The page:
Years ago, during college, I came to live in New York City for the first time, for the summer, and I was fortunate to room with my friend Jenny, who’d been raised in New York. She had lots of great information and advice for me, and she made it much easier to adjust to life in the big city.
She gave me a great suggestion that I continue to use to this day – and when I forget to use it, I often regret it. She told me, “When you get out of the subway, always take a moment to orient yourself to north. It’s a weird thing about the subway. You’ll often think you know the right way to go, and you’ll only realize after a block or two that you’re going the wrong way.”
This is such terrific advice. I don’t know why, but I’ve found that it’s really true that in New York City it’s very easy to charge off in the wrong direction, in the confident and unfounded belief that I know where I’m going.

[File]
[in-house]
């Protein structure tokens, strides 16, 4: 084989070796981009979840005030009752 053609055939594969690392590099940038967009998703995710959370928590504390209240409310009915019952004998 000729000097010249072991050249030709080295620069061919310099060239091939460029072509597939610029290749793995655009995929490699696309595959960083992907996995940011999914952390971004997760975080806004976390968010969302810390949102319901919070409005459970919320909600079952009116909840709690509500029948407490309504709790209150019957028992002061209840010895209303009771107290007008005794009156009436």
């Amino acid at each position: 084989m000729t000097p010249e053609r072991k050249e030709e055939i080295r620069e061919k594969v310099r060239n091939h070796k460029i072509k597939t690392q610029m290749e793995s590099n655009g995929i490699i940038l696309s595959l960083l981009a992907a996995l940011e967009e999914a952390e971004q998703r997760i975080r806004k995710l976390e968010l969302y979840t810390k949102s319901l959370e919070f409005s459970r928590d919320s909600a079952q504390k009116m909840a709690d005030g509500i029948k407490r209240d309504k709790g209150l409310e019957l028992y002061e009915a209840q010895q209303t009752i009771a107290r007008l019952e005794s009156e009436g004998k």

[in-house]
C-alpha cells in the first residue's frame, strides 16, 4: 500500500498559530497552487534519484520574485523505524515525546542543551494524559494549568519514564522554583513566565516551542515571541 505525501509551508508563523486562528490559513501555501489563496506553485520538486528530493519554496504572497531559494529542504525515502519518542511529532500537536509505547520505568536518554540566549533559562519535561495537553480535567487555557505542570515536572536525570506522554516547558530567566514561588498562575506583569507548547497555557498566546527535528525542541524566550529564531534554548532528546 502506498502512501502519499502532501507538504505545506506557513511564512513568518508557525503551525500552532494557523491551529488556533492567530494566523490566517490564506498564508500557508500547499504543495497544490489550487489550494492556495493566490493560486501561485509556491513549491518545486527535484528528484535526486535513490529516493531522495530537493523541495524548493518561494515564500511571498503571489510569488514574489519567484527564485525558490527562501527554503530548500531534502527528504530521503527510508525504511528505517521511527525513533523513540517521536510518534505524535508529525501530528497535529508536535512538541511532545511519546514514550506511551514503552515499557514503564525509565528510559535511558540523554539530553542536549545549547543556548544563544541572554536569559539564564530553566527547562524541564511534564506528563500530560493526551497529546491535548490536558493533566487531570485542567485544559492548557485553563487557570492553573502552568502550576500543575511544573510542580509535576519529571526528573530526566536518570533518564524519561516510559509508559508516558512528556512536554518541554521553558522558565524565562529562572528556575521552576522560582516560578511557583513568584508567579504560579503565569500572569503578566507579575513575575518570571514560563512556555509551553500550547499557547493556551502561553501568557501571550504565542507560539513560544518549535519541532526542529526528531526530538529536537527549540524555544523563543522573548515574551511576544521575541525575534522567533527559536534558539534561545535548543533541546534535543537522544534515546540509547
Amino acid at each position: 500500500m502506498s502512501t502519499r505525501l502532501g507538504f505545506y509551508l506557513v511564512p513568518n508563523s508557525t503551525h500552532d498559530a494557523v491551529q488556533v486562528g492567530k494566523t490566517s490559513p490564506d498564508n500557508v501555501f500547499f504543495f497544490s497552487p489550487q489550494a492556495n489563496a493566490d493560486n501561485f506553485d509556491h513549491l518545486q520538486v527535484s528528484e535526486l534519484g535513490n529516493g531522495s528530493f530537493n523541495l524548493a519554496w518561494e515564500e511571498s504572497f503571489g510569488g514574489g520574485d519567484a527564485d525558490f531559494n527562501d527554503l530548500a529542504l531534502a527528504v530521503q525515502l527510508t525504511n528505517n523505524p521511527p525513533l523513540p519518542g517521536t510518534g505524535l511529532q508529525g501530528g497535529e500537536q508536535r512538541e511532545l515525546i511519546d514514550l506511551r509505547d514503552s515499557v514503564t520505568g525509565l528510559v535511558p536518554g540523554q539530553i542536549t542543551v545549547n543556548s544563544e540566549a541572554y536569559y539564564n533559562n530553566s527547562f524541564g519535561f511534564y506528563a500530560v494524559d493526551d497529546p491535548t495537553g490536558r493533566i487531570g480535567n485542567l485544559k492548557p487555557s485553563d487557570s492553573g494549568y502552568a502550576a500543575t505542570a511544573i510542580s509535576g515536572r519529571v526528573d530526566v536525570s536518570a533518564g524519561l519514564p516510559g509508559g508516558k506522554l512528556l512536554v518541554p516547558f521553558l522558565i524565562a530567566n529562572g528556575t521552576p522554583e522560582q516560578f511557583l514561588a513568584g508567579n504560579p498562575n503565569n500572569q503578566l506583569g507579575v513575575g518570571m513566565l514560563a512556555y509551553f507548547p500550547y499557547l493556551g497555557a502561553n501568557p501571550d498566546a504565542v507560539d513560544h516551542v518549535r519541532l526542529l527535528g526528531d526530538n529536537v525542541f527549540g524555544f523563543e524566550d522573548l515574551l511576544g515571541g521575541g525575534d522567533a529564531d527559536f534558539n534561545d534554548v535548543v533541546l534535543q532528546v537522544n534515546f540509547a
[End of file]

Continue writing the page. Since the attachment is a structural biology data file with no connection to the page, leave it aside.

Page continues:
Just the other day, I got off the subway in Williamsburg, in Brooklyn, and I expected that I’d know exactly where I was. But it turned out that I’d walked up out the subway from a different exit than I usually use, and I was totally disoriented. I figured it out before I’d walked more than half a block, because I took the time to figure out where north was.
It’s good advice for any city, and for many different kinds of situations where it’s not clear which way to go: “Always take a moment to orient yourself toward north.”